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5. Empty Promises

Cleansing marketers are pretty out of control with the claims they make - there are exactly zero credible, peer-reviewed scientific papers documenting the benefits of a juice cleanse. Let's look at some of the claims juice companies make, and why they're bogus.

"Feel energised!"

Yeah I guess it makes sense to eat hardly any food. That'll probably give you more energy!

"Sleep better"

Juice'll fix it! Definitely nothing to do with your 5-a-day coffee habit and midnight Netflix binge.

"Lose weight fast!"

Sure, juice'll shift a bunch of water weight, and probably some muscle mass too since you're not eating enough protein. And as soon as you stop the cleanse, you'll put all the weight right back on, and then some.

You get the point, juice cleanses are BS. So why do people claim to feel great after cleansing? Well, it's less to do with juice, and more to do with cutting out the added sugars, booze, caffeine, and processed foods. But as soon as you finishing cleansing, the shit starts to creep back in, you get 'busy' and you're back on the pizza. Next thing you know, you're in a pretty desperate and unbreakable Ben & Jerry's/Netflix spiral, that's if you haven't succumb to an eating disorder.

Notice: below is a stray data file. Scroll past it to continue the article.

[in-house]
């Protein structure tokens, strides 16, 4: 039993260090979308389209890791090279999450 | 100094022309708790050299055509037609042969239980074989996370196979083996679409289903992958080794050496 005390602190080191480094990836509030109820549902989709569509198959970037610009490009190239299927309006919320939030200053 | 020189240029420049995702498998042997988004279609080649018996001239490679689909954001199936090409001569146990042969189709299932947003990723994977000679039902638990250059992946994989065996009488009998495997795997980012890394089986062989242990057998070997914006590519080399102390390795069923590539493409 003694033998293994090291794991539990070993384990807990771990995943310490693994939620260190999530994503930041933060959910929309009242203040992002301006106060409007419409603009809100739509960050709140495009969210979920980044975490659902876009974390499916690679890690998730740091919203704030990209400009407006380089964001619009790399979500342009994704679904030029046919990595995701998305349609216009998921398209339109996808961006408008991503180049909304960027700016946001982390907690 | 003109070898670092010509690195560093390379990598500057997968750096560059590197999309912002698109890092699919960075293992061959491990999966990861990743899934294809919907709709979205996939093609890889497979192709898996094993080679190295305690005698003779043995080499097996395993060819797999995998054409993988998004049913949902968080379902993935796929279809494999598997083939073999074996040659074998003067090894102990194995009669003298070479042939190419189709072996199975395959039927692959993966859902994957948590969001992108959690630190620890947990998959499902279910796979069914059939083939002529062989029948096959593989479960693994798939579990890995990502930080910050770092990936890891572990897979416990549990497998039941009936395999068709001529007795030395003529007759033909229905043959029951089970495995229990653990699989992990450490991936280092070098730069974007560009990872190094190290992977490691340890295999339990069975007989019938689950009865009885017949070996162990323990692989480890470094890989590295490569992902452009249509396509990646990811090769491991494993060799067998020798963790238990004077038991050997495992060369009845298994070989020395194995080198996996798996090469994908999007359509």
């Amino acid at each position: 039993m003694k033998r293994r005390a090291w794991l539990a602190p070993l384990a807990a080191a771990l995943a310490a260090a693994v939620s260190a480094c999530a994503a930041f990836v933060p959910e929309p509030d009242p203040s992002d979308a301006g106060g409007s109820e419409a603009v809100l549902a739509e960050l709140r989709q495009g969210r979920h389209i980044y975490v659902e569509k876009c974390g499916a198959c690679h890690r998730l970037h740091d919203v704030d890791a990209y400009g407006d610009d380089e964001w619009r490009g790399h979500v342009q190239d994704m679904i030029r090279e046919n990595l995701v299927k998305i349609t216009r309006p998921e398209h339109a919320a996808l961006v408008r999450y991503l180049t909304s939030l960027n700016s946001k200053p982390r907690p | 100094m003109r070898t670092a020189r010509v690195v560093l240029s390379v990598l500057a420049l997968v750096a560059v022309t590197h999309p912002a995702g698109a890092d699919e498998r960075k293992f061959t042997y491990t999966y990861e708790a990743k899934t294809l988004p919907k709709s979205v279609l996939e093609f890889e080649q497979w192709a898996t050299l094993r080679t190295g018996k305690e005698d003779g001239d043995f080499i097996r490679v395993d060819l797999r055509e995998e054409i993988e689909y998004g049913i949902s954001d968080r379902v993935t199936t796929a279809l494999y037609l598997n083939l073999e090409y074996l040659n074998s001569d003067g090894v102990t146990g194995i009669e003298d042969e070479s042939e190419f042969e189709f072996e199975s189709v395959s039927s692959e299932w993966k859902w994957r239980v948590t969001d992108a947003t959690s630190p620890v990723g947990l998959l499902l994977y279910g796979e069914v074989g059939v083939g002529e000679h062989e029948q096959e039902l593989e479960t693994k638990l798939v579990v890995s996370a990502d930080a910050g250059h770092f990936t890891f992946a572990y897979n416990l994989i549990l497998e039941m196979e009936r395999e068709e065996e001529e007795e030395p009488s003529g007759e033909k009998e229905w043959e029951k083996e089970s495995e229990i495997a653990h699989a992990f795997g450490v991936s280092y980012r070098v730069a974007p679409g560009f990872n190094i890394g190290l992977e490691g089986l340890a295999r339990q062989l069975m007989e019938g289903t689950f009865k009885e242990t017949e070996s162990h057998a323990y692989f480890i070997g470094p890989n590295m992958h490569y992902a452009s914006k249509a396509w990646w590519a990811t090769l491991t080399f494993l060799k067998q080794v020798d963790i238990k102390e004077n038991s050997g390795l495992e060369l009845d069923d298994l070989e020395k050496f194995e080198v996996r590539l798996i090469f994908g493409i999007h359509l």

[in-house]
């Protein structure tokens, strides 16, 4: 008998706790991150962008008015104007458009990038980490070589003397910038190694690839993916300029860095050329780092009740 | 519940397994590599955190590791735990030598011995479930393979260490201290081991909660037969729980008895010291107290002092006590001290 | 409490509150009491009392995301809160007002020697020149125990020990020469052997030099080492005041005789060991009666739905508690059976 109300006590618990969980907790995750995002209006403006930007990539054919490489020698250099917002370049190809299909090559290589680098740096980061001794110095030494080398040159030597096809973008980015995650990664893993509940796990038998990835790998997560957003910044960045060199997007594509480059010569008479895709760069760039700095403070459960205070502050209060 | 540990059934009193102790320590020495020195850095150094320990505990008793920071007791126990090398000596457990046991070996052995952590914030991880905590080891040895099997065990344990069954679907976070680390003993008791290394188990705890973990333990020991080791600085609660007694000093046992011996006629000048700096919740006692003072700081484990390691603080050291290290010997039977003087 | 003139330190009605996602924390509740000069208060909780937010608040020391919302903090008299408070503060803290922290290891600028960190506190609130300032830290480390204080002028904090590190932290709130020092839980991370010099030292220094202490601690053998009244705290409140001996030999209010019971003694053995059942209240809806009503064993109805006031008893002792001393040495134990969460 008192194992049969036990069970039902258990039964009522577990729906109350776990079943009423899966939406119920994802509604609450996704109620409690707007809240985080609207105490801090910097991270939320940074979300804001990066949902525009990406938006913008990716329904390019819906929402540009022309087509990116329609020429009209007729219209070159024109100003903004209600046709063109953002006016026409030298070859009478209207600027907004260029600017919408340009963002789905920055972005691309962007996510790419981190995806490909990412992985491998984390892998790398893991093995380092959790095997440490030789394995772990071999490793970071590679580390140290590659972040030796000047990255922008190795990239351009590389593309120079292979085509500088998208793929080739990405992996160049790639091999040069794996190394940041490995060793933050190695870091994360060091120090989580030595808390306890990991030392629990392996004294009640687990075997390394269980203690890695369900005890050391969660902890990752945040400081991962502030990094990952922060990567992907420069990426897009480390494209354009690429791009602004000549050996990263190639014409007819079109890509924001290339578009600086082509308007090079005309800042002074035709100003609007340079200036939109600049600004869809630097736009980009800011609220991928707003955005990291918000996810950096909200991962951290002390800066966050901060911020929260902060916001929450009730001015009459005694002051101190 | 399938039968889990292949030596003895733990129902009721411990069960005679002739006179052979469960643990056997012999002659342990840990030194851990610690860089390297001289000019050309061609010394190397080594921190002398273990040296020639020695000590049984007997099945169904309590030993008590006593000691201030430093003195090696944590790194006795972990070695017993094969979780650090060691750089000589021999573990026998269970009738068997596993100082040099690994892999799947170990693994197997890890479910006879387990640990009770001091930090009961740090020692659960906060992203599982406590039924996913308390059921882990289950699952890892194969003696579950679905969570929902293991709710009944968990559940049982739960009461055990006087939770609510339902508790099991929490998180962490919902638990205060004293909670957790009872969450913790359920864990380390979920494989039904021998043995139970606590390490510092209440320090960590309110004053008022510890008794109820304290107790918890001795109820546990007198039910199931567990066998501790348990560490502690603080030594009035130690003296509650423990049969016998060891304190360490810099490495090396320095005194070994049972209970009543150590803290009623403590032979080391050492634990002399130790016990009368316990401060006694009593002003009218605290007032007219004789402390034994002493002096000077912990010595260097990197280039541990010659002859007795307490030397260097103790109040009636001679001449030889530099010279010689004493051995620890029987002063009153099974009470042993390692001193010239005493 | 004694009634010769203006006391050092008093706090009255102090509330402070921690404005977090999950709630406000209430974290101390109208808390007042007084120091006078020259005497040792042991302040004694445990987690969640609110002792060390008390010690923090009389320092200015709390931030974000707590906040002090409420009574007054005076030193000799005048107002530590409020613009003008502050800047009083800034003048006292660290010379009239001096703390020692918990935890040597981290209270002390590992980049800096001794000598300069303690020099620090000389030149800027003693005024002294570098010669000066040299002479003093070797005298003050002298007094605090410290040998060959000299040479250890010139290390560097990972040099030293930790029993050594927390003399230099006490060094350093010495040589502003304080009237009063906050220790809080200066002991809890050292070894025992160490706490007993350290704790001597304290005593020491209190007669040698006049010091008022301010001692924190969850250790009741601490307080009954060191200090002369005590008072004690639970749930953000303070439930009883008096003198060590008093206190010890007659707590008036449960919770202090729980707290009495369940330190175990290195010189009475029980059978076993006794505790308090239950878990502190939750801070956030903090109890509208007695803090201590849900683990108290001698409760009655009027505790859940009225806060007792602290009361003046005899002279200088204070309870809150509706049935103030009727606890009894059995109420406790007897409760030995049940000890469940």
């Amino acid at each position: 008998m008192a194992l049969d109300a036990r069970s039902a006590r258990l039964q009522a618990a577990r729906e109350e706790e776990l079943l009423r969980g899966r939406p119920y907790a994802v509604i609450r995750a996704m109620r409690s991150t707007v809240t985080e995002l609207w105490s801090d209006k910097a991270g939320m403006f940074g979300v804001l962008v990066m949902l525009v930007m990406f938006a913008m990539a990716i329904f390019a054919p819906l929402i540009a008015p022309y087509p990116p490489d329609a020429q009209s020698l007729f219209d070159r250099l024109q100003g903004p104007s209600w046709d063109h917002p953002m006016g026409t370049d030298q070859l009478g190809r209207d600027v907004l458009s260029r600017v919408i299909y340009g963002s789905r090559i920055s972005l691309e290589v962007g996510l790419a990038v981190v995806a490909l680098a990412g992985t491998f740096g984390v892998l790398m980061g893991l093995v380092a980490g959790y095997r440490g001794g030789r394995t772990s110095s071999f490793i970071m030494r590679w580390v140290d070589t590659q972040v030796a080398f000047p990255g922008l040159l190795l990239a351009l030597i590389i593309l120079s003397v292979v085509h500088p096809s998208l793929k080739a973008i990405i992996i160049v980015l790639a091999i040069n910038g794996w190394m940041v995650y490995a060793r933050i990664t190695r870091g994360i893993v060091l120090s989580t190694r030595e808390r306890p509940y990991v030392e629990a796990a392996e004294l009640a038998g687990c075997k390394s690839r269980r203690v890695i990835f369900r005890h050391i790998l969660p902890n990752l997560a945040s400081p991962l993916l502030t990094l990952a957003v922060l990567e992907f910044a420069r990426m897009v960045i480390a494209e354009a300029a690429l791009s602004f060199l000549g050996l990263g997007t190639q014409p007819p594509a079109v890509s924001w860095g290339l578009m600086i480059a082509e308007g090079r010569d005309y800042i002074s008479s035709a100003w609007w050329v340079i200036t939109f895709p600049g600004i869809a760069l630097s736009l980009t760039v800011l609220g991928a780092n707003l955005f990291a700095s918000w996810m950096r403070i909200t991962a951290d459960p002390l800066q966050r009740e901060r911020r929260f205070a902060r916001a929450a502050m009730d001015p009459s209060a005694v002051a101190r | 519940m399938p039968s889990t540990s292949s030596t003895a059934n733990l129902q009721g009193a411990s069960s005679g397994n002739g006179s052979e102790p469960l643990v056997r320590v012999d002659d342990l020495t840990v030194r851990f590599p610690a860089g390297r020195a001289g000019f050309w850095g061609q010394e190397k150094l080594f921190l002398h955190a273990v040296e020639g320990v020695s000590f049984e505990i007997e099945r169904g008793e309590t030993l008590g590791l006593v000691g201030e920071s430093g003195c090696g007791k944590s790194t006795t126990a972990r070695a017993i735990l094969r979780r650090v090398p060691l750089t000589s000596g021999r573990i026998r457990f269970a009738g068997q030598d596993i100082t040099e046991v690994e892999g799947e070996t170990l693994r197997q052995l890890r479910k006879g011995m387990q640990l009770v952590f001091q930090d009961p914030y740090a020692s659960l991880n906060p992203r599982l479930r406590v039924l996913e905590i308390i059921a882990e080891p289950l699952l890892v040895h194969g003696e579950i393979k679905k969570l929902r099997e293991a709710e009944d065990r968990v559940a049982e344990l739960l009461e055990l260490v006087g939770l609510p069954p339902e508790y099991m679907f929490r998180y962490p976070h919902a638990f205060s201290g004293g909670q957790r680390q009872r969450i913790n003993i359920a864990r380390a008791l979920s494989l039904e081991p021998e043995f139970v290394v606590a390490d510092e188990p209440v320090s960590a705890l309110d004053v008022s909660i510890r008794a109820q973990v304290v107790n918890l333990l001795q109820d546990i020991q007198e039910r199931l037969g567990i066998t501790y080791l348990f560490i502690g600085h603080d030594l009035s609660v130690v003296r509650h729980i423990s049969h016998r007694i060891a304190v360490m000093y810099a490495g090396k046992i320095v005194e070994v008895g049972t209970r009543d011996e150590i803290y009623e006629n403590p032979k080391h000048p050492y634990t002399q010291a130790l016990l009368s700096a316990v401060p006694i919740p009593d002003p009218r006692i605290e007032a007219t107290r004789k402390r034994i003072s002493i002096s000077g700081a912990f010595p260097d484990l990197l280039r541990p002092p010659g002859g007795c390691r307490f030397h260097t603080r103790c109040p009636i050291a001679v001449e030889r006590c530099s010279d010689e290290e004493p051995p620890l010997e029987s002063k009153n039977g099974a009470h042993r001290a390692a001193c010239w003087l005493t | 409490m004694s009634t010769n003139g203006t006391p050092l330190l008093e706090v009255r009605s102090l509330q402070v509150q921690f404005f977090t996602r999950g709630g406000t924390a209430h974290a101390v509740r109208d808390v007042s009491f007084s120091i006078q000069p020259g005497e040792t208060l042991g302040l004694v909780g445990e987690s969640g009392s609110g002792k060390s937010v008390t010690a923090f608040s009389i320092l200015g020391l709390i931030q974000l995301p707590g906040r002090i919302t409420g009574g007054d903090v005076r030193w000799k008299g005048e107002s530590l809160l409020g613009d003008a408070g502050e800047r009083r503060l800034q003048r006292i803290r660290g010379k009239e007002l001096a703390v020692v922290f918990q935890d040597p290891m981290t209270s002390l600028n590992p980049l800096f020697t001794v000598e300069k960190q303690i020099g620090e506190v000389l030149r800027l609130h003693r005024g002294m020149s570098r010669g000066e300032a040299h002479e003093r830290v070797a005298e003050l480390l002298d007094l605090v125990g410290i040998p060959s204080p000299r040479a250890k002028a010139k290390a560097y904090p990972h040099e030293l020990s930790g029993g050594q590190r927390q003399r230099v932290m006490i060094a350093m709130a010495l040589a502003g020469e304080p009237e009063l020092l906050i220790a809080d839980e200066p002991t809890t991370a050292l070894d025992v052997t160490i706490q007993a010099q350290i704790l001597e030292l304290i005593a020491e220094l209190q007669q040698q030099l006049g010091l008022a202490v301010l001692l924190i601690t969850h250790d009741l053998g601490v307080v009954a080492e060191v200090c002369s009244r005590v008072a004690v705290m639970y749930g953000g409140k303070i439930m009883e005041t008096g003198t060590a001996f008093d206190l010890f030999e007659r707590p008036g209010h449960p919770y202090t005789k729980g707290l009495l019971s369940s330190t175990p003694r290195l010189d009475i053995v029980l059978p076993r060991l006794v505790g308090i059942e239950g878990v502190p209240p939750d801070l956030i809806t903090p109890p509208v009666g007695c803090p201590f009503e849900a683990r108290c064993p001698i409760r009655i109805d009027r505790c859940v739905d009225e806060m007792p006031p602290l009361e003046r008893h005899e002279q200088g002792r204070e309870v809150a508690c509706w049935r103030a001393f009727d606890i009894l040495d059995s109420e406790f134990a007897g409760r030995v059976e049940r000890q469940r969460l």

The best way to start 2016 is by committing yourself to setting small, incremental, attainable goals with a registered nutritionist or dietitian - I'm also available ;). They can help give you the tools and resources to get back on track (whatever that means for you) and STAY on track. For good. No weird faddy diets, no calorie counting (so 90s), and absolutely no juice cleanses.

P.S. Have you ever met anyone doing a juice cleanse? They are miserable. Bitches gotta chew!